The Church around the world is struggling. In some places, the Church is growing fast. In India and Africa - despite the violence of Islam - the Church is growing by huge margins each year. In the wealthier countries of the world, the Church is dying. In Europe, Australia and the US, the Church is shrinking. In part, that’s because the sins of the past sixty years are being made public. That was the same period of time when certain Church leaders shouted that the Gospel was out of date and needed to be brought in line and made relevant for modern man! And so many things changed. We shifted and switched and said “let’s be modern.” And at the same time, many, many sins were committed and now, after trying that plan for six decades, there are more former-Catholics in the US than there are practicing Catholics. In fact, less than 1 in 5 attend Mass weekly. Still thanks be to God that what has been hidden is being made known! No healing or new life can come until the wound is washed and cleaned.

In our own lives and hearts, this feast of Christmas is a chance for that same cleaning. Jesus was born in a filthy stable, surrounded by dung. He purified the place by His goodness - not by elbow grease and Clorox Wipes. So, too, we are invited to be cleaned, to be healed, to be made fresh and new and joyful in Him. This is a season of Hope and we have every reason to look with expectation to our Lord Jesus Christ.

Calendar of Events

  • Confessions every Fri & Sat from 5p until Mass at 5:30p and on Sun from 9a until 9:30a Mass
  • Pastoral Council meeting monthly on the third Tuesday after the 5:30p Mass
  • Sunday Morning Catechism in the Hall after the 9:30a Mass unless otherwise indicated

  • December 26,27,28 NO MASS as Father Ryan will be away

  • January 5 Saturday after Mass -- Burning of the Greens -- including fellowship in the Hall

For Your Information:

CHRISTMAS EVE 5:30 p.m. … Servers are Walker and Carter Sullivan; lector is Pat Gilfoil, EMHC are Margaret and MaryAnne Gilfoil CHRISTMAS DAY 9:30 a.m … No servers needed; lector is Ann Keene; EMHC are Volunteers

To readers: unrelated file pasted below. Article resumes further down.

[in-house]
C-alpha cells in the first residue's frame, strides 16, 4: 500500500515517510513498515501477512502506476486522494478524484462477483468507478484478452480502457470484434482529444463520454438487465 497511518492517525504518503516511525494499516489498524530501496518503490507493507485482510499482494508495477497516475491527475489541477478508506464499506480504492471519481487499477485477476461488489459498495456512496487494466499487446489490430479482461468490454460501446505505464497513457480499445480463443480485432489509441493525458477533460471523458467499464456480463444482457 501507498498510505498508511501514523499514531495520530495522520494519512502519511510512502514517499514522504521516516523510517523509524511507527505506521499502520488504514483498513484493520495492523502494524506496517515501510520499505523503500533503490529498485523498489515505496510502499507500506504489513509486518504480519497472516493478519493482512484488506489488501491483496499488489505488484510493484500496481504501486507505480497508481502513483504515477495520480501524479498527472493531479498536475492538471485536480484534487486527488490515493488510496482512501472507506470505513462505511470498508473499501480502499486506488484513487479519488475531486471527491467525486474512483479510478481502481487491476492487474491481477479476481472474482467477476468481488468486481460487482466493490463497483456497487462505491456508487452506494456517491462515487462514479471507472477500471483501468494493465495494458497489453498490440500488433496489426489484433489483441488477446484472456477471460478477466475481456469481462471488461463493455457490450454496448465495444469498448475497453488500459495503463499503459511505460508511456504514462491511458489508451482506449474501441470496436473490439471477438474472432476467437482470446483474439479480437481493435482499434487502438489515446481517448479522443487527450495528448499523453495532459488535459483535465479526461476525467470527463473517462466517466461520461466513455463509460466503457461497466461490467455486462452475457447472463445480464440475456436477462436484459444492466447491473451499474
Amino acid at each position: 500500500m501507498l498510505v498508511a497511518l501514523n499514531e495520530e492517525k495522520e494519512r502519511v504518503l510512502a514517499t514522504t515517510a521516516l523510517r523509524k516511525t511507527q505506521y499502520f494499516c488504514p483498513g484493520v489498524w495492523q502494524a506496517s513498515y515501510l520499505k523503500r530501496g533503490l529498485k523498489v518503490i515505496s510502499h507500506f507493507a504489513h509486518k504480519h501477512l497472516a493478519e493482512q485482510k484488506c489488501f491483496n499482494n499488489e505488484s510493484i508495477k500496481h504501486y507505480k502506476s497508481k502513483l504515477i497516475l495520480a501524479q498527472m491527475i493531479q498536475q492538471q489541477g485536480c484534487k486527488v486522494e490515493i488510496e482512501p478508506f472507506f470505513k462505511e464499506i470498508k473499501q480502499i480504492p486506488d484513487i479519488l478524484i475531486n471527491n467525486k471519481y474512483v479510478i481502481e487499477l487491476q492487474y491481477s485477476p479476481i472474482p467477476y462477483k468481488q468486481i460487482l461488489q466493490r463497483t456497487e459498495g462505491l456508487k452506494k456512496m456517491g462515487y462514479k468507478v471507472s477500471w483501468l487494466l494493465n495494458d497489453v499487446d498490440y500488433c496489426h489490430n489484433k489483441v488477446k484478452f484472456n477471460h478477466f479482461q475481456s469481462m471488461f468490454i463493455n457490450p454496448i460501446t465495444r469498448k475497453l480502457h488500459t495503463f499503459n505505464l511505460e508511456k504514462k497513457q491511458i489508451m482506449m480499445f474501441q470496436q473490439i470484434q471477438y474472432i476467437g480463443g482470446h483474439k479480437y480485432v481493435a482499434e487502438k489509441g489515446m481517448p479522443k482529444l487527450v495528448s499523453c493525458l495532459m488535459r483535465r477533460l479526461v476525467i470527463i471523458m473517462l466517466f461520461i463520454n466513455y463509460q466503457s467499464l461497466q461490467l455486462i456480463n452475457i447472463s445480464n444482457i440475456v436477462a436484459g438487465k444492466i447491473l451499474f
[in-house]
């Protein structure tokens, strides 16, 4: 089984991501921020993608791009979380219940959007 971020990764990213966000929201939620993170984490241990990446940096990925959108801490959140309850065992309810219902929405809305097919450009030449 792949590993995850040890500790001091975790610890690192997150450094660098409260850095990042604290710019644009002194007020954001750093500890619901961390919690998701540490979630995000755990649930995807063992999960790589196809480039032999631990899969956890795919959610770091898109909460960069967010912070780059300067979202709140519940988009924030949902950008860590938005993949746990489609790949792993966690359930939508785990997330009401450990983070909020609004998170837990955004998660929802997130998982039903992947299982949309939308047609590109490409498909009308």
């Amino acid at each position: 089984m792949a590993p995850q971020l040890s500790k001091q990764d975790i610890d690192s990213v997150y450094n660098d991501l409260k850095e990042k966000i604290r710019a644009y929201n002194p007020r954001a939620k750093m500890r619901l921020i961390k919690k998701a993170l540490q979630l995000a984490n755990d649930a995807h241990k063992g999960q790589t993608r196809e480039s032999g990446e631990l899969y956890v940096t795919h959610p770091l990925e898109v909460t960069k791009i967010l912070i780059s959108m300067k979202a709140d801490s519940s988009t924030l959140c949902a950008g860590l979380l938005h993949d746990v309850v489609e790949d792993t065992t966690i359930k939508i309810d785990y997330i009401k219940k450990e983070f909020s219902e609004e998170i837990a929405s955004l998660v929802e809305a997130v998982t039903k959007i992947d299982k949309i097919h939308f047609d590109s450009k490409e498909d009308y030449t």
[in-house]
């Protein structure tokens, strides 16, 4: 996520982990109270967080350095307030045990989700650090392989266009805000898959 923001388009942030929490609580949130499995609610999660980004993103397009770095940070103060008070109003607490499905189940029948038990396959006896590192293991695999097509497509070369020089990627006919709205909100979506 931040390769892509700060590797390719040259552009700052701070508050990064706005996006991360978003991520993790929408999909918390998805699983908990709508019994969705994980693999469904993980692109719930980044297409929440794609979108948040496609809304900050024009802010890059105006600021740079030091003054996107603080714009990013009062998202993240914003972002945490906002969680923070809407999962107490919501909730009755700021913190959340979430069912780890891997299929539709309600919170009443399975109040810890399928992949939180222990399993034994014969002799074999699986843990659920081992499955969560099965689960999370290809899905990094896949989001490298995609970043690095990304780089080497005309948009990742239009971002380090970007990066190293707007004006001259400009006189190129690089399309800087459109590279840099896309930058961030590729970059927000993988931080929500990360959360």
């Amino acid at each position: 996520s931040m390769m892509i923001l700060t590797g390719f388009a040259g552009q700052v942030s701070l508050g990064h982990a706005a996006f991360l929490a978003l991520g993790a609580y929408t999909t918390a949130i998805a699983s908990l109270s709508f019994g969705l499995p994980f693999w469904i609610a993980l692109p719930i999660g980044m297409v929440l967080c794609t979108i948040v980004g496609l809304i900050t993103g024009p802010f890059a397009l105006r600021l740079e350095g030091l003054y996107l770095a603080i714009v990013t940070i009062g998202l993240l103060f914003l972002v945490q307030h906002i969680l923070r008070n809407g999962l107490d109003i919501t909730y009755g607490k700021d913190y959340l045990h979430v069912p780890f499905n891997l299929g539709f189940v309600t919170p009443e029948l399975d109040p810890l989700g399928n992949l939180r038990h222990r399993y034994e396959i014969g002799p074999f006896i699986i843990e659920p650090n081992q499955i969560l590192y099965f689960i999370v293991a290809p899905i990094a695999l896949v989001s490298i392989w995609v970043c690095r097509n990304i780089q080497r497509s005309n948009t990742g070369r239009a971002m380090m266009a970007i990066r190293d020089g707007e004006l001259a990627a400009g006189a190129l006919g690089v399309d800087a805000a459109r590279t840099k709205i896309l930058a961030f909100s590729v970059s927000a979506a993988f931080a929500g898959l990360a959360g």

WEEK DAYS FOLLOWING CHRISTMAS.... there will NOT be Mass on Wednesday, Thursday or Friday following Christmas Day Mass as Father Ryan will be having a Christmas visit with his family in Houston.

BURNING OF THE GREENS…We will have the Burning of the Greens on Saturday, January 5, 2019 following Saturday Mass on the church grounds. Burning of the Greens is the traditional celebration in which the season of Chrismas ends and the time of Carnival begins. The celebration has three elements: a bonfire in which the Christmas greenery is burned, the feast including the famous “Queen’s Soup” and the blessing of the first King Cake of the season. We’ll have the bonfire in the backyard. Please bring a piece of your Christmas Tree or some part of your live Christmas decoration to throw in the bonfire and feel free to bring a dessert and an adult beverage. (Set ups-- cups, ice, etc. - will be provided.)

TABLECLOTHS...If anyone from the Fourth Quarter Social group who took cloths home to launder still has them at home, PLEASE return them to the center. Thank you!

2018 CALENDARS….can be found on the table at the entrance of church. Feel free to take one for home and one for your office as we have sufficient.

SAINTS ALIVE...ANGELS AT WORK...the Birthday Party for Jesus was a great success last Sunday thanks to the efforts of lots of folks! Your involvement is appreciated!!! Several families in our community are experiencing a happier than usual Christmas thanks to the very generous faithfamily at St Edward who provided for them through our Angel Tree! Thanks to all who helped with this event!

Our Return to the Lord

  • Weekly Budget FY 2018-19 $1,917
  • Nov Budget $7,668
  • Nov income $8,958
  • Nov expenses $8,640
  • Dec Budget $9,585
  • Collection Dec 15/16 $1,671
  • Dec Income to Date $6,525